Distinguished Professor Noel Cressie Joins CSSM in 2012
Distinguished Professor Noel Cressie is to join the Centre for Statistical and Survey Methodology in 2012.
Professor Cressie is a world-leading researcher in statistical modelling and analysis of spatial and spatio-temporal data, in Bayesian and empirical-Bayesian methods, and in environmental sciences. The methodology has been applied in areas of "big science", such as remote sensing of the earth on a global scale, regional climate modelling in space and time, and Bayesian statistical exposure modeling from sources to biomarkers. Other research areas include spatial command and control, disease mapping, medical imaging, and ice-stream dynamics.
Noel was born in Fremantle, Western Australia. He received a Bachelor of Science degree with first class honours in Mathematics from the University of Western Australia and MA and PhD degrees in Statistics from Princeton University.
He is currently Professor of Statistics, Distinguished Professor of Mathematical and Physical Sciences, and Director of the Program in Spatial Statistics and Environmental Statistics at The Ohio State University. He was previously Professor of Statistics and Distinguished Professor in Liberal Arts and Sciences at lowa State University.
Noel is the author of around 250 refereed articles and of three books, including Statistics for Spatial Data, revised edition, 1993.
Professor Cressie is a Fellow of the American Statistical Association, the Institute of Mathematical Statistics, and the Spatial Econometrics Association. He is also and Elected Member of the International Statistical Institute. Other honors include: being awarded the Distinguished Achievement Medal of ASA's Section on Statistics and the Environment; the Twentieth Century Distinguished Service Award in Environmental Statistics; the Distinguished Scholar Award of The Ohio State University; and the 2009 Fisher Award and Lectureship from the Committee of Presidents of Statistical Societies. He is on the Institute for Scientific Information's (ISI) elite list of highly cited researchers.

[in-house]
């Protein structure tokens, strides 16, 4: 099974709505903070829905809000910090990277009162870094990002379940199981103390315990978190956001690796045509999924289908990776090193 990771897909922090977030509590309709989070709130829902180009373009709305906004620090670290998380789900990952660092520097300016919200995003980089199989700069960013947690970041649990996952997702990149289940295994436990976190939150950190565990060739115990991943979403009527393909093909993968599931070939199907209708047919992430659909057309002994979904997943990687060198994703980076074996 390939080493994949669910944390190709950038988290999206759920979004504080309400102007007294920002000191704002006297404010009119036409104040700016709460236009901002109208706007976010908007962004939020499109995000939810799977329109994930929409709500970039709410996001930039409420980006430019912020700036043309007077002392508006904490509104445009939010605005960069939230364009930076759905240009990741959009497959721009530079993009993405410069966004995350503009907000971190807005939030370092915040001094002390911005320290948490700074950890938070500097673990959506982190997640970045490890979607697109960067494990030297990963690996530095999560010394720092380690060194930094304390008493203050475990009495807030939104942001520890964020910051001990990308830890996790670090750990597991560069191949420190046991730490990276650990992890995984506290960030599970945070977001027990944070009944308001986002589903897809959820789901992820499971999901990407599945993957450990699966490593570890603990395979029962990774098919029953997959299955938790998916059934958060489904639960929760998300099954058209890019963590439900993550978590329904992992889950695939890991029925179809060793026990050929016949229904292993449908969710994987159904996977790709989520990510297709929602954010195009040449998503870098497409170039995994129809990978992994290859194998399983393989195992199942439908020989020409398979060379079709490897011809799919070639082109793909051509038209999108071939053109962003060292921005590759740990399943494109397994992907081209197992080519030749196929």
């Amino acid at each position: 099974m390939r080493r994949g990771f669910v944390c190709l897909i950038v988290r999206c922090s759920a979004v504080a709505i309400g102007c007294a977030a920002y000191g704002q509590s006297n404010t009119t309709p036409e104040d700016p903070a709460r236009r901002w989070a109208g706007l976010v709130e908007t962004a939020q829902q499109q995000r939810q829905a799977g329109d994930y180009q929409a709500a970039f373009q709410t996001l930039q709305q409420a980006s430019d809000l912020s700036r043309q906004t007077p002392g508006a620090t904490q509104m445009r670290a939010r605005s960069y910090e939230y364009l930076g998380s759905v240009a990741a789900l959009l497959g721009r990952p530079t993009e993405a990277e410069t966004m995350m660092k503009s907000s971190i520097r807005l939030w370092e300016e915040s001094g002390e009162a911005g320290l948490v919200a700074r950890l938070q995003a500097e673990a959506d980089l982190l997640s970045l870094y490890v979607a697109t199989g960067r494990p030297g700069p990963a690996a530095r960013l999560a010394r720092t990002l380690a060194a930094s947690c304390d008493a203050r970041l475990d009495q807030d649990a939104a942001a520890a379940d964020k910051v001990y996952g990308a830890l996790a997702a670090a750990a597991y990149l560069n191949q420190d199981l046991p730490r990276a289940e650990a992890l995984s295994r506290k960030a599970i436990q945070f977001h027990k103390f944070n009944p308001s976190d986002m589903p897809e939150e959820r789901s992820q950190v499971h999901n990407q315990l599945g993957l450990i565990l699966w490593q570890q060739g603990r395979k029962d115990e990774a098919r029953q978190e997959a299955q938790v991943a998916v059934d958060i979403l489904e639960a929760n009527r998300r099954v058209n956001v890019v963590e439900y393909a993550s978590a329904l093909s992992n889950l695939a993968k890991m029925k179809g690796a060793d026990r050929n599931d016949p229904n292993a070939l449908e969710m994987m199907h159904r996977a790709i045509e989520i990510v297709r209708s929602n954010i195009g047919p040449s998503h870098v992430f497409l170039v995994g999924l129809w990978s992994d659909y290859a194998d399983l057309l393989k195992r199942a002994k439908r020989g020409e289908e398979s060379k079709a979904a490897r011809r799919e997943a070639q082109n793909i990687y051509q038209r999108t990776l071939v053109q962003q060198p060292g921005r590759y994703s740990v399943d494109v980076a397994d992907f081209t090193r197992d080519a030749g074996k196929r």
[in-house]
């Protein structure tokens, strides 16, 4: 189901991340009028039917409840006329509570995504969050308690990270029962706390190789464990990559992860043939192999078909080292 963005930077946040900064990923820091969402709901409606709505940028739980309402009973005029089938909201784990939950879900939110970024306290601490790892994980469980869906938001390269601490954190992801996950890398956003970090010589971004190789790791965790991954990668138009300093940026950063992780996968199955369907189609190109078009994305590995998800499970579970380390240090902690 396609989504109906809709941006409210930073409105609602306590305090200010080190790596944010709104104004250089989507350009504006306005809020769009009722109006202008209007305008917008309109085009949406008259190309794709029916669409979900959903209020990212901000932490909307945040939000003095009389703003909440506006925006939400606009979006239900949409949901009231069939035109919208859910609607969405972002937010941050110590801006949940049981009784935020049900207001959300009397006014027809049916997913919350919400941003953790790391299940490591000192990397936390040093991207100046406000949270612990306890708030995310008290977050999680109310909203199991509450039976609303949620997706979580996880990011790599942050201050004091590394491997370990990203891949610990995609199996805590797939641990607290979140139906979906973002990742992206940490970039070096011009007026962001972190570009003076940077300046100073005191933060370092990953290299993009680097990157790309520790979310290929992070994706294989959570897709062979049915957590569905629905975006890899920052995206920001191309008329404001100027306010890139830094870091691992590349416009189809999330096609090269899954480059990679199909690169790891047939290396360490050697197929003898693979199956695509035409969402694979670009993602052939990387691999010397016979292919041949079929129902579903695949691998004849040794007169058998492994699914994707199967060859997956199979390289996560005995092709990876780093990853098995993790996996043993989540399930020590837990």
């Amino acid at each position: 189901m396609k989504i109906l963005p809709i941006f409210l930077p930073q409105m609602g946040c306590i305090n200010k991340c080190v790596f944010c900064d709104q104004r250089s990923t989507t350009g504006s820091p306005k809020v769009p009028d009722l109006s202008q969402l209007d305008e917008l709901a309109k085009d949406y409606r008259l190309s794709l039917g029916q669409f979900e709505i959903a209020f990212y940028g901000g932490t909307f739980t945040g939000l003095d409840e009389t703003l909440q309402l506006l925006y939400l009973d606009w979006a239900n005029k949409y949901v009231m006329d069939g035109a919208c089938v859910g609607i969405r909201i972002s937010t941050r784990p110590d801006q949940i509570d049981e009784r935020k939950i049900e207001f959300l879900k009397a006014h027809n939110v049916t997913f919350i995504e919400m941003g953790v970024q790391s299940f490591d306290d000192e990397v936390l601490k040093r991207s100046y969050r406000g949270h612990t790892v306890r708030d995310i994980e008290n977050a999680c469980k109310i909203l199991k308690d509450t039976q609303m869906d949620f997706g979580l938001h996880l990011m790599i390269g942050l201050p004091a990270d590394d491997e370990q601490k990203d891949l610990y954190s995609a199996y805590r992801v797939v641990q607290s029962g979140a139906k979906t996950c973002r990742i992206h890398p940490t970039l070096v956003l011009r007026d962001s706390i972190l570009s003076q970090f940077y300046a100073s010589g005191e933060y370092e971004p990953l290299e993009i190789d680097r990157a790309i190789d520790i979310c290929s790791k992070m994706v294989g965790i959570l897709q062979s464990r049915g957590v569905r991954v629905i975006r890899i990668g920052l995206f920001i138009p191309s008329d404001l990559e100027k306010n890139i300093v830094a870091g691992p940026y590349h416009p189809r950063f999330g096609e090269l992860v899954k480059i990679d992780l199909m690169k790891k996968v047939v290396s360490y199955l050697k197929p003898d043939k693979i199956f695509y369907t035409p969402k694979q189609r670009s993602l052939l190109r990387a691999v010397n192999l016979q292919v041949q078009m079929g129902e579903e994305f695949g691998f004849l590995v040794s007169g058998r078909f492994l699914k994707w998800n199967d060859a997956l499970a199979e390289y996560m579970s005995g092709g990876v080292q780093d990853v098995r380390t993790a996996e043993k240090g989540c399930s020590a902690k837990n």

Director of CSSM, Professor David Steel said "This is a fantastic appointment for us and will continue the development of our strong research capacity in Applied Statistics".
Professor Ray Chambers works with Australian Rain Technologies in addressing current issues of water shortage and climate change
Since 2009, Professor Ray Chambers has been working with Australian Rain Technologies on research aimed at developing an economically effective and environmentally friendly process for increasing the amount of rain that falls across Australia. The ATLANT technology uses an array to generate negatively charged ions which are then, via wind uplift, transferred to the cloud layer, with the aim of encouraging the creation of negatively charged particles and eventually the formation of rain droplets. If successful, the technology will provide low cost and low energy rain enhancement at target locations around Australia. Since it is impossible to direct measure the extent of droplet formation in clouds due to the presence of the charged ions, Ray's role has been to use Statistical methods to indirectly measure the degree of success of the project by assessing the increase in actual rainfall following operation of ATLANT. His work has led to the development of new non-parametric bootstrapping techniques for spatio-temporal rainfall data that have so far shown a 90% chance of increased rainfall, with an estimated average 10% increase, in three successive annual trials of ATLANT near Adelaide.
Please view the video of the work Ray has conducted, by clicking the video link here
Australian Rain Technologies have also created a presentation, which includes segments of Ray's video. ART video link here